1. Ever since Windows 8 came out, shutting down became more annoying and dangerous so to speak. When you shutdown Windows 8 or 10 for example, upon logging out the user and the system, it will immediately turn off the display even though it is still doing some processing as one would see the hardrive indicator activity still blinking away. Problem is, with this approach, a lot of people tend to cut power to the machine immediately after the screen turns off, thinking that the entire system has already powered down. For systems still using mechanical hardrives, special laptops, this is not a good practice and might cause problems in the future. As to why Windows would do this is just a puzzle to me.

  2. Well , I will tell you what it does…It sends all the data to microsoft servers for feather reports…and what I mean by data I mean EVERYTHING you have done so far with your computer. Try to test my theory …by doing this..!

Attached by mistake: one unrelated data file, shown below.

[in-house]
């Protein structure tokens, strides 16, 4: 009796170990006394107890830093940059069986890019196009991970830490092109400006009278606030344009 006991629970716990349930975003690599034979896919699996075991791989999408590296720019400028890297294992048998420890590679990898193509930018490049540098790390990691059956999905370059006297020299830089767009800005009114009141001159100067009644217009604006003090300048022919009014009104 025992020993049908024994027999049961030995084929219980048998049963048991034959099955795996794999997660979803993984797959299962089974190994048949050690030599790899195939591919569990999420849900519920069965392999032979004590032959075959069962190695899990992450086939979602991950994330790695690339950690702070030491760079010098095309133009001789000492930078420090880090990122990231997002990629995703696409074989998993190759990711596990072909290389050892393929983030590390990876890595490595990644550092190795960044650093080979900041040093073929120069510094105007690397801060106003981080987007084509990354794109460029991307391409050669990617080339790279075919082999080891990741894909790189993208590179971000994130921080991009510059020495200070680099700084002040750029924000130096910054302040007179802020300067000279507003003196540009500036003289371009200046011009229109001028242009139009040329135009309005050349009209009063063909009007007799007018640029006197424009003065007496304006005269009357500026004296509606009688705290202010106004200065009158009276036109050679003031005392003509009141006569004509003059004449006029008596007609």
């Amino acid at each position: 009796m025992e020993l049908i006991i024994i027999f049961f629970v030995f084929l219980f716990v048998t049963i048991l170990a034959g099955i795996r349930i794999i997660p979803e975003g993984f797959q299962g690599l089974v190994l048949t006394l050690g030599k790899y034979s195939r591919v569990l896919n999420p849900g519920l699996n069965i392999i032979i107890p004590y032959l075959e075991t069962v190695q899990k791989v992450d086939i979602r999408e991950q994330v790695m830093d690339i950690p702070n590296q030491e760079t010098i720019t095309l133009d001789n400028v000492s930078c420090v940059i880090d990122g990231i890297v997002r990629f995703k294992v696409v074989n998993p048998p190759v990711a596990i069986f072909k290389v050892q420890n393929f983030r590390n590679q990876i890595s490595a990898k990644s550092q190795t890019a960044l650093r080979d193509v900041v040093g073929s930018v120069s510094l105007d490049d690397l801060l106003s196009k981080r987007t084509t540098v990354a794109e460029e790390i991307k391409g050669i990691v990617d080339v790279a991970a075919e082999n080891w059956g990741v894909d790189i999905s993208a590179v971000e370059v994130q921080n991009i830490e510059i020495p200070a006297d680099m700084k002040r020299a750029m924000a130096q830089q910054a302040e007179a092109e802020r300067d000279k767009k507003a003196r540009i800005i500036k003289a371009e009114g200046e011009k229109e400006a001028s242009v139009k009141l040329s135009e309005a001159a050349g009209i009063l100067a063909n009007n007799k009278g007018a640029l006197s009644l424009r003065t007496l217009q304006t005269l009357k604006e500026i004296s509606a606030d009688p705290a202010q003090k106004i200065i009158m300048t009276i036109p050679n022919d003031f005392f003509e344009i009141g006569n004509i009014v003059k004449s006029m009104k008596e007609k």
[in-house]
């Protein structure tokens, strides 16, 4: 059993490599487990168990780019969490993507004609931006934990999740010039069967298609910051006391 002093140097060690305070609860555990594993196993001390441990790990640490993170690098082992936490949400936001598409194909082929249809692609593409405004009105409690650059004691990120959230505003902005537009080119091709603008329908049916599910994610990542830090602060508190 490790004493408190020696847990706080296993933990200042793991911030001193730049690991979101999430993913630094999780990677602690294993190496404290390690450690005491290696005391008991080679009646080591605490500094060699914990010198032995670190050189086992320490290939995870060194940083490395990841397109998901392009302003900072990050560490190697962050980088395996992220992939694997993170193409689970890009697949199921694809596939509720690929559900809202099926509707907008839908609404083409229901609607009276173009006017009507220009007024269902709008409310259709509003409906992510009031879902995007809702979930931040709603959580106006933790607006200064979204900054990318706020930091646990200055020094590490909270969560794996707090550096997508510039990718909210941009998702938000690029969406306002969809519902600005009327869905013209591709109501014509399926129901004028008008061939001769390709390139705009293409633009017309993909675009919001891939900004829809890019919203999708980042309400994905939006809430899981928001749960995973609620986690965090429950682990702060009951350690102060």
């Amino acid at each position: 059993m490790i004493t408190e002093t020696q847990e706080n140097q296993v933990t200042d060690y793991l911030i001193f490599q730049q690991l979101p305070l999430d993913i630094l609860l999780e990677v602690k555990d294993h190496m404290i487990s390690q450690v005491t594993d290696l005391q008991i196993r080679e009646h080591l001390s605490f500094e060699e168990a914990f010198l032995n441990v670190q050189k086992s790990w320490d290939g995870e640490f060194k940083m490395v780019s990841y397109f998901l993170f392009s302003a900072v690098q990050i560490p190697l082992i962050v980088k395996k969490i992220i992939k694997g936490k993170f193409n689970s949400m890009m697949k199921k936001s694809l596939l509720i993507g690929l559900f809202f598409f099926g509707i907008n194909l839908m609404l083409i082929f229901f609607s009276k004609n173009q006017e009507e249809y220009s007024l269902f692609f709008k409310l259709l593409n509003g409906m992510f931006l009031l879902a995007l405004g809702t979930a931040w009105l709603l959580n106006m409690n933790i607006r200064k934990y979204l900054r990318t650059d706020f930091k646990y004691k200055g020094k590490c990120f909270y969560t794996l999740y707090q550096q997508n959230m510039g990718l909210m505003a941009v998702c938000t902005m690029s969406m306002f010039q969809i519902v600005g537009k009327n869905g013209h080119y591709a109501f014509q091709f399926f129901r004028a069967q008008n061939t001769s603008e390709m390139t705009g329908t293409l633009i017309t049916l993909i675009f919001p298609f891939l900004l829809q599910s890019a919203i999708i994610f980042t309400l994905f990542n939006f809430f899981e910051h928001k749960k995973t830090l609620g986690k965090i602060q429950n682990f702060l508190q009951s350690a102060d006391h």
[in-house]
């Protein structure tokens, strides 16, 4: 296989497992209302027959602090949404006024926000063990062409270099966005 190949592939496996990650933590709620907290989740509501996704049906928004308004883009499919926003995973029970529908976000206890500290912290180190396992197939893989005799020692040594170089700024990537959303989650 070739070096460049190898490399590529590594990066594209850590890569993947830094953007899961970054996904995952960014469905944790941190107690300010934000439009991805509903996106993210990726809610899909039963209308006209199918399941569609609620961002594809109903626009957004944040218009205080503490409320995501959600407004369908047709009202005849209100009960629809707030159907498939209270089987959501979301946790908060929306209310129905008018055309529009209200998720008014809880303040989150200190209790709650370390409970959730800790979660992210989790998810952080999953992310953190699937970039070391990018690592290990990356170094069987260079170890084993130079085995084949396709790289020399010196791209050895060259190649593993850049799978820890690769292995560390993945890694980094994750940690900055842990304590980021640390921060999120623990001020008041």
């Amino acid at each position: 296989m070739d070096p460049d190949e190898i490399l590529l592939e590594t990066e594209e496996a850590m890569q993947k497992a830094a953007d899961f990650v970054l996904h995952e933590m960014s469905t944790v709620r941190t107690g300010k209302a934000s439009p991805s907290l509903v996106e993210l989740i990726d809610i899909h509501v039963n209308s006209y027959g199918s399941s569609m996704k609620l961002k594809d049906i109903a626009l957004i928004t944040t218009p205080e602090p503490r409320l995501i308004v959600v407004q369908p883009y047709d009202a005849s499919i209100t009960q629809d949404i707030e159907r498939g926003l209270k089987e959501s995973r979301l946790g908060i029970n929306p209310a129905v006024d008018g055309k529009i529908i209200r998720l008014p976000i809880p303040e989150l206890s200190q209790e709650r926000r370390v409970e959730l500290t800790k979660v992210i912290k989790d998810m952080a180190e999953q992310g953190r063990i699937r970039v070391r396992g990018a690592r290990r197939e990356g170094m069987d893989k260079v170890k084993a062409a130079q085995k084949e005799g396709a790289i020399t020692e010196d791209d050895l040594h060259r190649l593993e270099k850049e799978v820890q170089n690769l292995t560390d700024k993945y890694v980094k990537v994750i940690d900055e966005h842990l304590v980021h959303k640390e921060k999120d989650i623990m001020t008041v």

Just shutdown and restart immediately without doing anything in your computer the second time and you will say how fast it will turn off.!!! Sometimes system is going to hibernation even if you select shutdown..just test if yours is doing that by hitting a key from keyboard after the system is shutdown. This is not done by a bug or by chance…it is intensionally done by microsoft. You see microsoft is monitoring everybody anytime anywhere she(microsoft) wants. Users without legit keys are monitored twice as that…so be careful about it.

    1. Windows does that quite well while running, though. Data is indeed exchanged with Microsoft servers during runtime, but much less during a shutdown. The thing is that if you’ve been using your computer a lot, the operating system will flush virtual memory and other stuff that’s kind of irrelevant for the 21st century, but it does this anyway “just in case” you have some really incompetently-manufactured hardware.

      I can grant that Microsoft is doing its best to safely shut down the computer, as annoying as it is to have to wait for the process to finish. And this would also explain the longer shutdown times when you’ve seen some use.

      It wouldn’t make sense to exchange data right at the end if it was perfectly possible during runtime, and that is exactly how it happens, as you can observe when monitoring your network activity from Windows services.

Comments are closed.